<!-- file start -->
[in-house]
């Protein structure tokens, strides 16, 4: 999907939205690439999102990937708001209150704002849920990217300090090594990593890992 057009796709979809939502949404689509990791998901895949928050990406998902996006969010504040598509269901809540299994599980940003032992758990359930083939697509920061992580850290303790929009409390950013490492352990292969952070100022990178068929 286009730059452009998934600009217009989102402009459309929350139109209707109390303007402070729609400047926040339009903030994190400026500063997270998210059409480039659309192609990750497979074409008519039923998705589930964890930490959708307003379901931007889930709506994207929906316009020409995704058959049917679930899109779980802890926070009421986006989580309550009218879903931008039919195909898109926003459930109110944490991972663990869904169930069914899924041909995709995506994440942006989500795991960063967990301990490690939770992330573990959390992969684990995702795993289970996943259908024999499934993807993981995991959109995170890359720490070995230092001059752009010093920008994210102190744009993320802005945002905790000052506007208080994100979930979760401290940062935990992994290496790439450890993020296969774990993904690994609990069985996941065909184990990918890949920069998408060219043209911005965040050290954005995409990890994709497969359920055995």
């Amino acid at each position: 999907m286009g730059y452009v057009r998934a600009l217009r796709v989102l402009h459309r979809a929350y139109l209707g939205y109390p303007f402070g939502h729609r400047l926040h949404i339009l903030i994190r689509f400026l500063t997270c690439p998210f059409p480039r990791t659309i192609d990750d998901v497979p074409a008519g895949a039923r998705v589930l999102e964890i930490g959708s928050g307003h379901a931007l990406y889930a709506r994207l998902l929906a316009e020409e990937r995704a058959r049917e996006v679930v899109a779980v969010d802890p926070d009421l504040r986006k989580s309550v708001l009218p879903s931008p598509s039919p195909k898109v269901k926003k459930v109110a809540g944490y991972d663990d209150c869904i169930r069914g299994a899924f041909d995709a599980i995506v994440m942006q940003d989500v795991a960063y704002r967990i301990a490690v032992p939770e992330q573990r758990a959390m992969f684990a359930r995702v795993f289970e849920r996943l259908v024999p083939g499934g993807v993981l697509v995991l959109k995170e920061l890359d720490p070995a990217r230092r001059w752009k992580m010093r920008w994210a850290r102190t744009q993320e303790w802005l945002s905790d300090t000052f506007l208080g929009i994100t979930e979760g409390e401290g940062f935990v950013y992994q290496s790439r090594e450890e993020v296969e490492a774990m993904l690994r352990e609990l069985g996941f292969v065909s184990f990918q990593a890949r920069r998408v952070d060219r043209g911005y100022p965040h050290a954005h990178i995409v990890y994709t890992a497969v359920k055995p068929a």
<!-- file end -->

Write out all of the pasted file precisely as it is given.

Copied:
[in-house]
């Protein structure tokens, strides 16, 4: 999907939205690439999102990937708001209150704002849920990217300090090594990593890992 057009796709979809939502949404689509990791998901895949928050990406998902996006969010504040598509269901809540299994599980940003032992758990359930083939697509920061992580850290303790929009409390950013490492352990292969952070100022990178068929 286009730059452009998934600009217009989102402009459309929350139109209707109390303007402070729609400047926040339009903030994190400026500063997270998210059409480039659309192609990750497979074409008519039923998705589930964890930490959708307003379901931007889930709506994207929906316009020409995704058959049917679930899109779980802890926070009421986006989580309550009218879903931008039919195909898109926003459930109110944490991972663990869904169930069914899924041909995709995506994440942006989500795991960063967990301990490690939770992330573990959390992969684990995702795993289970996943259908024999499934993807993981995991959109995170890359720490070995230092001059752009010093920008994210102190744009993320802005945002905790000052506007208080994100979930979760401290940062935990992994290496790439450890993020296969774990993904690994609990069985996941065909184990990918890949920069998408060219043209911005965040050290954005995409990890994709497969359920055995």
């Amino acid at each position: 999907m286009g730059y452009v057009r998934a600009l217009r796709v989102l402009h459309r979809a929350y139109l209707g939205y109390p303007f402070g939502h729609r400047l926040h949404i339009l903030i994190r689509f400026l500063t997270c690439p998210f059409p480039r990791t659309i192609d990750d998901v497979p074409a008519g895949a039923r998705v589930l999102e964890i930490g959708s928050g307003h379901a931007l990406y889930a709506r994207l998902l929906a316009e020409e990937r995704a058959r049917e996006v679930v899109a779980v969010d802890p926070d009421l504040r986006k989580s309550v708001l009218p879903s931008p598509s039919p195909k898109v269901k926003k459930v109110a809540g944490y991972d663990d209150c869904i169930r069914g299994a899924f041909d995709a599980i995506v994440m942006q940003d989500v795991a960063y704002r967990i301990a490690v032992p939770e992330q573990r758990a959390m992969f684990a359930r995702v795993f289970e849920r996943l259908v024999p083939g499934g993807v993981l697509v995991l959109k995170e920061l890359d720490p070995a990217r230092r001059w752009k992580m010093r920008w994210a850290r102190t744009q993320e303790w802005l945002s905790d300090t000052f506007l208080g929009i994100t979930e979760g409390e401290g940062f935990v950013y992994q290496s790439r090594e450890e993020v296969e490492a774990m993904l690994r352990e609990l069985g996941f292969v065909s184990f990918q990593a890949r920069r998408v952070d060219r043209g911005y100022p965040h050290a954005h990178i995409v990890y994709t890992a497969v359920k055995p068929a």